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The Dialogic Learning Weekly #176

Welcome to your Friday newsletter, I hope it provokes thinking and provides tools or strategies to na
The Dialogic Learning Weekly
The Dialogic Learning Weekly #176
By Tom Barrett • Issue #176 • View online
Welcome to your Friday newsletter, I hope it provokes thinking and provides tools or strategies to navigate some new ideas.
Take the time to explore these resources and artefacts. Use them all as provocations for starting a dialogue.

I Acknowledge My Bias
You have to acknowledge there is a problem, so that you can take more ownership for the problem ~Emmanuel Acho
This powerful set of provocations from Emmanuel Acho helped me to see my bias. His insight helped me to see the unseen. To cast light on what remained in shadow.
His creative work has helped me to recognise the implicit bias and the way my life has been impacted by that privilege.
I am starting by acknowledging my bias.
Emmanuel Acho sits down to have an “uncomfortable conversation” with white America, in order to educate and inform on racism, system racism, social injustice, rioting & the hurt African Americans are feeling today.
Uncomfortable Conversations with a Black Man
Healing Justice
Black Lives Matter began as a call to action in response to state-sanctioned violence and anti-Black racism. Our intention from the very beginning was to connect Black people from all over the world who have a shared desire for justice to act together in their communities. The impetus for that commitment was, and still is, the rampant and deliberate violence inflicted on us by the state.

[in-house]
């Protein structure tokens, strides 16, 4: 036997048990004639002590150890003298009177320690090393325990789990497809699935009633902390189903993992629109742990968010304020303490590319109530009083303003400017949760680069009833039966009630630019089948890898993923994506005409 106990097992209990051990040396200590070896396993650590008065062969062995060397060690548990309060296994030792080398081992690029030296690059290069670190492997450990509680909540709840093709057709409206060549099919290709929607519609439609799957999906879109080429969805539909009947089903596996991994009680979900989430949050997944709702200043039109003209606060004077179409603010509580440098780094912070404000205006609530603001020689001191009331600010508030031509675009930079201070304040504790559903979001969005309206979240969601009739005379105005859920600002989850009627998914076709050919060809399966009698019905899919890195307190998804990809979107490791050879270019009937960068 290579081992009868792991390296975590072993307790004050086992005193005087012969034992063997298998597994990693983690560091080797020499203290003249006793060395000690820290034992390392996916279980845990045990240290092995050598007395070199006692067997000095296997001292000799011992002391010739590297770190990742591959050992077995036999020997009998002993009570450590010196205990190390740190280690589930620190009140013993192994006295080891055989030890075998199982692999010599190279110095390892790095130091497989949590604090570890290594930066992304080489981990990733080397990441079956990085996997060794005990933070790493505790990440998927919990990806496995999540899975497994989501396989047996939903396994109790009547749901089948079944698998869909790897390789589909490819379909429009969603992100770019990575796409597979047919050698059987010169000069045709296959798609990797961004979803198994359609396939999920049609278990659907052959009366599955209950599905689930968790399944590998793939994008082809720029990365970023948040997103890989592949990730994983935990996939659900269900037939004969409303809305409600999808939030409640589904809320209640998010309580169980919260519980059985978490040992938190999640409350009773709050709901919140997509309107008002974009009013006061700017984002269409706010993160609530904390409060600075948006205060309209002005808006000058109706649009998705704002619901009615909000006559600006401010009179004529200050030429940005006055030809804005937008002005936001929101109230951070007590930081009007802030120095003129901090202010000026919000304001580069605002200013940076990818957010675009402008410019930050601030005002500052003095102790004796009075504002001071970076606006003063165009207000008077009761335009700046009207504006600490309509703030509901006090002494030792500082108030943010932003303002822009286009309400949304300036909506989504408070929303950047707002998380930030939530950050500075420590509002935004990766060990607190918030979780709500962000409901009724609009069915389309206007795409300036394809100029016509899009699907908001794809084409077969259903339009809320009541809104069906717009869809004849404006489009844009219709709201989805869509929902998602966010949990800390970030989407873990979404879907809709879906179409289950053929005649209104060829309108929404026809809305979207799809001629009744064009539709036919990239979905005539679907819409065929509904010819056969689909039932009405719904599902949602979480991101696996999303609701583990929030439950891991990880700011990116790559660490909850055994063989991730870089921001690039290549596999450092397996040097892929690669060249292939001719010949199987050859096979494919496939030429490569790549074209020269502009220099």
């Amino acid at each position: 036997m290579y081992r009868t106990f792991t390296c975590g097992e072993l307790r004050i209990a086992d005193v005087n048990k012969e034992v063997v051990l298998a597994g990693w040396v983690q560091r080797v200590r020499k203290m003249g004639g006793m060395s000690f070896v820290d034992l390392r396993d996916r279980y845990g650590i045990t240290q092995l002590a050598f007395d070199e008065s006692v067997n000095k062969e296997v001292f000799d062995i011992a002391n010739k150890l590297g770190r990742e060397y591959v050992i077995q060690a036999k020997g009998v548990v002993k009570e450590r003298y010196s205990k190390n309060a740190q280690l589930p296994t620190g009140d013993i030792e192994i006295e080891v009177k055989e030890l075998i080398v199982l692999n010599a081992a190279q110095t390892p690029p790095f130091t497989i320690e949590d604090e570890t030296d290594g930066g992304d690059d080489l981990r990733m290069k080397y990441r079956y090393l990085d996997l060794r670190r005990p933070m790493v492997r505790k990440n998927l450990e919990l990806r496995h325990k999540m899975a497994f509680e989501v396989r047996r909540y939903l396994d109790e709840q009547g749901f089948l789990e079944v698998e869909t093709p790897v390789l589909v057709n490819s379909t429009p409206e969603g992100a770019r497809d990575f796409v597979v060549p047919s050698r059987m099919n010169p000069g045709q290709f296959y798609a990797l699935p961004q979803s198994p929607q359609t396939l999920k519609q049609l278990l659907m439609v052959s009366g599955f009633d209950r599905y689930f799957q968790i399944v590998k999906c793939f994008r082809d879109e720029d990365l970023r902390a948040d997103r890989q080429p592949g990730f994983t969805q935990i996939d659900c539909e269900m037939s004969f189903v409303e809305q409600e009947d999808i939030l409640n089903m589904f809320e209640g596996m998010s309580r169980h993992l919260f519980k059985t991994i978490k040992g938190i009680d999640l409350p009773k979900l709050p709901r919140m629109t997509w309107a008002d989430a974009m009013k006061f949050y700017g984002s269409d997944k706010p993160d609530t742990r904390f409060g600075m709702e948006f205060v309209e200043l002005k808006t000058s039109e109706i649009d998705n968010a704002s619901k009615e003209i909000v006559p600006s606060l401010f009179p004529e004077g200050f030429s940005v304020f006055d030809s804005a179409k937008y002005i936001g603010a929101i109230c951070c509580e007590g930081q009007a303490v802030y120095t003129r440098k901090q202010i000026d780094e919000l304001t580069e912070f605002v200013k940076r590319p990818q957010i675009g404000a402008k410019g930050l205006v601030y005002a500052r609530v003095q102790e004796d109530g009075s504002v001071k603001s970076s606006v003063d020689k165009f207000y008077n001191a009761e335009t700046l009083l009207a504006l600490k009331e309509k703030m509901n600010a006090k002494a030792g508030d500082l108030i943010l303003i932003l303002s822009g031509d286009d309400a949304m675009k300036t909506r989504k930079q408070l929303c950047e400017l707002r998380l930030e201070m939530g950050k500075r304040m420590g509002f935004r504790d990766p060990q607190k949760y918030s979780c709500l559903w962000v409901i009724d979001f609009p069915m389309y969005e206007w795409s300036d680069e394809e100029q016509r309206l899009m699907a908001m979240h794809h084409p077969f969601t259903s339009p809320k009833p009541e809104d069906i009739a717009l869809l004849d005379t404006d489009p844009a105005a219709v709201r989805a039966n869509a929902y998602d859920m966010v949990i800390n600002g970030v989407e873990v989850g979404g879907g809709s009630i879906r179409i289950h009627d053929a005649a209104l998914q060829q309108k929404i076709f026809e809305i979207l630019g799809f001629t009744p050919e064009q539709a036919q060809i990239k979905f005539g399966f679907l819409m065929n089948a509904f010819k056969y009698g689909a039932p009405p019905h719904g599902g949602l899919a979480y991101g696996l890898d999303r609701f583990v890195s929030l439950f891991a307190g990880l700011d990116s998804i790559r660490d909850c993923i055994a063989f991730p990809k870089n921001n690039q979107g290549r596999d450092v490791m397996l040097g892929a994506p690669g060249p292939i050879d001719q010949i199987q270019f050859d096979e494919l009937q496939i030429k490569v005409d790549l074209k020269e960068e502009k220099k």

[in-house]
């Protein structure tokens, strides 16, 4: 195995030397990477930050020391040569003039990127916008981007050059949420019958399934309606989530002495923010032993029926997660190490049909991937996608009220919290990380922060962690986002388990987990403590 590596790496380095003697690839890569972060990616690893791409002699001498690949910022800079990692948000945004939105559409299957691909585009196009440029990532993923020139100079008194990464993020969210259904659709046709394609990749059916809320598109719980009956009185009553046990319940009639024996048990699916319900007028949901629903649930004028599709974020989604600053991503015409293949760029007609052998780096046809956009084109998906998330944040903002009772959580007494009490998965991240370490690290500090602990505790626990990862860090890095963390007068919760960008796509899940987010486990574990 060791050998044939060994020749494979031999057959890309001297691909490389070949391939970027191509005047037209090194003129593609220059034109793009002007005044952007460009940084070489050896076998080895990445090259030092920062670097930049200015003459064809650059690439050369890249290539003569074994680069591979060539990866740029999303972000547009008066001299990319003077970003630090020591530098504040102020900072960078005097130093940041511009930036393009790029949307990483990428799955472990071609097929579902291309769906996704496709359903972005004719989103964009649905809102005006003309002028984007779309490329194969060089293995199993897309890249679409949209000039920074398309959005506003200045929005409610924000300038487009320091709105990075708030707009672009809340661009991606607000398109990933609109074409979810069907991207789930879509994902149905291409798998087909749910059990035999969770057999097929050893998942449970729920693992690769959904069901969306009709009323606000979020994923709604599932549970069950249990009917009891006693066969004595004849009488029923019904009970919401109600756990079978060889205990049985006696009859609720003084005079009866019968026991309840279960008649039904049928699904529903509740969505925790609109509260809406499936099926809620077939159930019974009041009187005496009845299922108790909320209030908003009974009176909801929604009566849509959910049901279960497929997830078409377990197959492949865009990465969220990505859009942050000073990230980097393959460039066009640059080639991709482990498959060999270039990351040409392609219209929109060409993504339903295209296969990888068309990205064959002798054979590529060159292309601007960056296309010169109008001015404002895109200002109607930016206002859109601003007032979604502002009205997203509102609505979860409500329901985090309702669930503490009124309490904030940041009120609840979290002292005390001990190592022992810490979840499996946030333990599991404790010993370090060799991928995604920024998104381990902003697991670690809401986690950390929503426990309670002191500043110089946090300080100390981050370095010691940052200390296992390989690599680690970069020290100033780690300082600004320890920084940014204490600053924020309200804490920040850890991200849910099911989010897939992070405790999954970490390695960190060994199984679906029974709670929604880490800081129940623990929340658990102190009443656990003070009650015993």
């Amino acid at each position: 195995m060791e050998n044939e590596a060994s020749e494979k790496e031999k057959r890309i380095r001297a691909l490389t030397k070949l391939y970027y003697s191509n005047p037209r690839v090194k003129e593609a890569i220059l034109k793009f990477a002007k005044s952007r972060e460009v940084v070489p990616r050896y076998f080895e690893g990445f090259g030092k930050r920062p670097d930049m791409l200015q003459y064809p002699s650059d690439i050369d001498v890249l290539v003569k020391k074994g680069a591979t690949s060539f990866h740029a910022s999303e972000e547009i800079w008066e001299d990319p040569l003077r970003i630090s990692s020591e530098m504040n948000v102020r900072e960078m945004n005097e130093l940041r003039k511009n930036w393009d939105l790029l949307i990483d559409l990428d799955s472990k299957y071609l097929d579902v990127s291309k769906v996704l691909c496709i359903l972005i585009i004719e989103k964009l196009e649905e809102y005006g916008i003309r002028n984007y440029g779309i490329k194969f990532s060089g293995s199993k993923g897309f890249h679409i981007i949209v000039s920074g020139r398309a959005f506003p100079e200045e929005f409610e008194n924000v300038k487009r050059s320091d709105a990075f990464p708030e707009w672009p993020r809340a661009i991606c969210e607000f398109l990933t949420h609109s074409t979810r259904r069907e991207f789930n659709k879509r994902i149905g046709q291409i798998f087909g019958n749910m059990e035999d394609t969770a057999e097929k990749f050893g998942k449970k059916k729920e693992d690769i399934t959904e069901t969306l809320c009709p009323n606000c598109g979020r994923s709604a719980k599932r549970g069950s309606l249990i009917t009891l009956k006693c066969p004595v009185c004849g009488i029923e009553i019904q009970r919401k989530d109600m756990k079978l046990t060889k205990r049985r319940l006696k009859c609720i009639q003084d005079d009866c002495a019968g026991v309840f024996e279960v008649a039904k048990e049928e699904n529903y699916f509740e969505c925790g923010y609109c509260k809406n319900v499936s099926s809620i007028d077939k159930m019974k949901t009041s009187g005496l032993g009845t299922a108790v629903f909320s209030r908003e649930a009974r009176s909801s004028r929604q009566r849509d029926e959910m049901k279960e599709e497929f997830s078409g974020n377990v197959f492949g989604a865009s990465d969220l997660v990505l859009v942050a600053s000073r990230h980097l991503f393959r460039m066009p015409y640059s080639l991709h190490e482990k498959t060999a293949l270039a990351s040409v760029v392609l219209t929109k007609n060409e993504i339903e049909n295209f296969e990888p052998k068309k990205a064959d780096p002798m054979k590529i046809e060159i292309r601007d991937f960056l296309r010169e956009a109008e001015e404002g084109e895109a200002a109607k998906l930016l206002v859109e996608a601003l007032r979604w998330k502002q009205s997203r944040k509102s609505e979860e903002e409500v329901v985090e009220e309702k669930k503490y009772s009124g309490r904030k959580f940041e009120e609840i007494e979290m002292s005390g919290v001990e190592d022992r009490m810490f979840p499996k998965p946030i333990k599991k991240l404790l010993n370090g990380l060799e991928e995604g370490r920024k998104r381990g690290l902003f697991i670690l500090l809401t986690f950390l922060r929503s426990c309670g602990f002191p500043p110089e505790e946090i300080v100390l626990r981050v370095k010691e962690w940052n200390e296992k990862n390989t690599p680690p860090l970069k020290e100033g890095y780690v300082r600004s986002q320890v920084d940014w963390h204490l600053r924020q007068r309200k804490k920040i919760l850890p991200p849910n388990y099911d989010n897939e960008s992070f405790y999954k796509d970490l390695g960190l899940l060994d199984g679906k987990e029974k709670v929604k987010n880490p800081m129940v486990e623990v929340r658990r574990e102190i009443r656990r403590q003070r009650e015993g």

Learn about the death of Trayvon Martin and the subsequent acquittal of his killer, George Zimmerman. Trayvon was just 17.
Resources + Toolkits - Black Lives Matter
Yulendj: 'knowledge and intelligence'
The First Peoples exhibition at the Melbourne Museum is a place that really challenged and provoked my thinking. I realised how much I did not know about the land we had chosen to move our lives to.
The exhibit was designed and created in collaboration with a diverse range of stakeholders.
Yulendj is a Kulin word for ‘knowledge and intelligence’. It is the name that members of the Bunjilaka Community Reference Group chose to describe their role in the First Peoples exhibition.
Yulendj comprises a group of 16 respected community members and Elders from across Victoria. They have generously shared their knowledge and experience to shape this exhibition into one that represents the diversity, history and pride of Koorie peoples.
The best way to describe it is one of those patchwork quilts. Everybody’s got a different story and them patches all join together. ~Esther Kirby
I encourage you to read their stories and learn about their history. You can also explore a virtual tour of the exhibit here.
Yulendj group - Bunjilaka
Recognise the shape of the lens, hold up a mirror, explore your blind spots.
Let me know what resonates.
In dialogue we trust.
Tom
Did you enjoy this issue?
Tom Barrett

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